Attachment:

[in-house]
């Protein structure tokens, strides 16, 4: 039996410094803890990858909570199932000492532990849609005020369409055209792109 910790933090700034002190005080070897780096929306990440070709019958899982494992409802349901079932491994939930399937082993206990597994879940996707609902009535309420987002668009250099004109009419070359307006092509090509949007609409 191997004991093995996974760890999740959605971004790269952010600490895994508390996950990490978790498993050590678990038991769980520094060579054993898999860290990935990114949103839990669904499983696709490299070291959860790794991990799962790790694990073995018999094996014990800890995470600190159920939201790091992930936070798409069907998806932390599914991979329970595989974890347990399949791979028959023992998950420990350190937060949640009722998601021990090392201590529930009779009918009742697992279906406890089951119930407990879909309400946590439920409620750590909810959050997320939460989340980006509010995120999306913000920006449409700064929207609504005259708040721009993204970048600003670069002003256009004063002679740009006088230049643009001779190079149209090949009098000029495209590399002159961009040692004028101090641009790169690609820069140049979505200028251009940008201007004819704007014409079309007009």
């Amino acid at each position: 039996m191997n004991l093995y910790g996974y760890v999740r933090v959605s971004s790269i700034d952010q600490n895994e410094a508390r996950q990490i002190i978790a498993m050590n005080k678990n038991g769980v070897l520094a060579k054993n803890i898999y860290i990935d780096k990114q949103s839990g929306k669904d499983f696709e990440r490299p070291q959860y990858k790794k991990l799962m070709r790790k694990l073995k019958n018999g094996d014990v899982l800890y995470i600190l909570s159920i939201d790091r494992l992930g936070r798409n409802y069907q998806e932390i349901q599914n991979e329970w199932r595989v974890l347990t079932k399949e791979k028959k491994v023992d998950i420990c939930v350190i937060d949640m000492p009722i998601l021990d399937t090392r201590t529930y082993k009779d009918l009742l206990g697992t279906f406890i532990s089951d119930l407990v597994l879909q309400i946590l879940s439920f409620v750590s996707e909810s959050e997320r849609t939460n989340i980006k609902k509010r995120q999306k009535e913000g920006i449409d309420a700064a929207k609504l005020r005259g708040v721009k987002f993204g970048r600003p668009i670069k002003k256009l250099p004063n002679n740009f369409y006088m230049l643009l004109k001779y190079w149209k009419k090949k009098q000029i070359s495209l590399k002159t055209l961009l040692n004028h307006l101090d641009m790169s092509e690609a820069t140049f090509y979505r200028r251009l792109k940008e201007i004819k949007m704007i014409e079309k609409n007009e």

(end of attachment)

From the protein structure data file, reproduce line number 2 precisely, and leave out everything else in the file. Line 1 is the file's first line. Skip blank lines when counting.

């Protein structure tokens, strides 16, 4: 039996410094803890990858909570199932000492532990849609005020369409055209792109 910790933090700034002190005080070897780096929306990440070709019958899982494992409802349901079932491994939930399937082993206990597994879940996707609902009535309420987002668009250099004109009419070359307006092509090509949007609409 191997004991093995996974760890999740959605971004790269952010600490895994508390996950990490978790498993050590678990038991769980520094060579054993898999860290990935990114949103839990669904499983696709490299070291959860790794991990799962790790694990073995018999094996014990800890995470600190159920939201790091992930936070798409069907998806932390599914991979329970595989974890347990399949791979028959023992998950420990350190937060949640009722998601021990090392201590529930009779009918009742697992279906406890089951119930407990879909309400946590439920409620750590909810959050997320939460989340980006509010995120999306913000920006449409700064929207609504005259708040721009993204970048600003670069002003256009004063002679740009006088230049643009001779190079149209090949009098000029495209590399002159961009040692004028101090641009790169690609820069140049979505200028251009940008201007004819704007014409079309007009």